Day-length perception and the photoperiodic regulation of flowering in Arabidopsis
UNSPECIFIED. (2001) Day-length perception and the photoperiodic regulation of flowering in Arabidopsis. JOURNAL OF BIOLOGICAL RHYTHMS, 16 (4). pp. 415-423. ISSN 0748-7304Full text not available from this repository.
The flowering of Arabidopsis plants is accelerated by long-day photoperiods, and recent genetic studies have identified elements of the photoperiodic timing mechanism. These elements comprise genes that regulate the function of the circadian clock, photoreceptors, and downstream components of light signaling pathways. These results provide evidence for the role of the circadian clock in photoperiodic time measurement and suggest that photoperiod perception may follow Pittendrigh's external coincidence model. T-cycle experiments indicated that changes in the timing of circadian rhythms, relative to dawn and dusk, correlated with altered flowering time. Thus, the perception of photoperiod may be mediated by adjustments in the phase of the circadian cycle that arise upon re-entrainment to a different light-dark cycle. The nature of the rhythm underlying the floral response is not known, but candidate molecules have been identified.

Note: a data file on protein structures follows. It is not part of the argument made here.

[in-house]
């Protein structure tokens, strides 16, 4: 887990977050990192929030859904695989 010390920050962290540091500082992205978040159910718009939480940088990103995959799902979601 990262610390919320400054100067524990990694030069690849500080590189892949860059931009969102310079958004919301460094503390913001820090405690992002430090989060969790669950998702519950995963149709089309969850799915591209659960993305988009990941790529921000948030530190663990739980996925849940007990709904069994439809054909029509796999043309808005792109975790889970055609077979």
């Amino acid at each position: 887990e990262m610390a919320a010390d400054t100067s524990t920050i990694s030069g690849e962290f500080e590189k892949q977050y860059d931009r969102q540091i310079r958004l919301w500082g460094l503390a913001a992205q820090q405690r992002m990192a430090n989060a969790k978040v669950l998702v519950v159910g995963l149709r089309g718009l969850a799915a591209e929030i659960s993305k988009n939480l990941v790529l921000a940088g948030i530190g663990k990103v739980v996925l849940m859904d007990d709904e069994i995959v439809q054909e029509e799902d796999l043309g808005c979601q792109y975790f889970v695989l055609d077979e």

|Item Type:||Journal Article|
|Subjects:||Q Science > QH Natural history > QH301 Biology
Q Science > QP Physiology
|Journal or Publication Title:||JOURNAL OF BIOLOGICAL RHYTHMS|
|Publisher:||SAGE PUBLICATIONS INC|
|Official Date:||August 2001|
|Number of Pages:||9|
|Page Range:||pp. 415-423|
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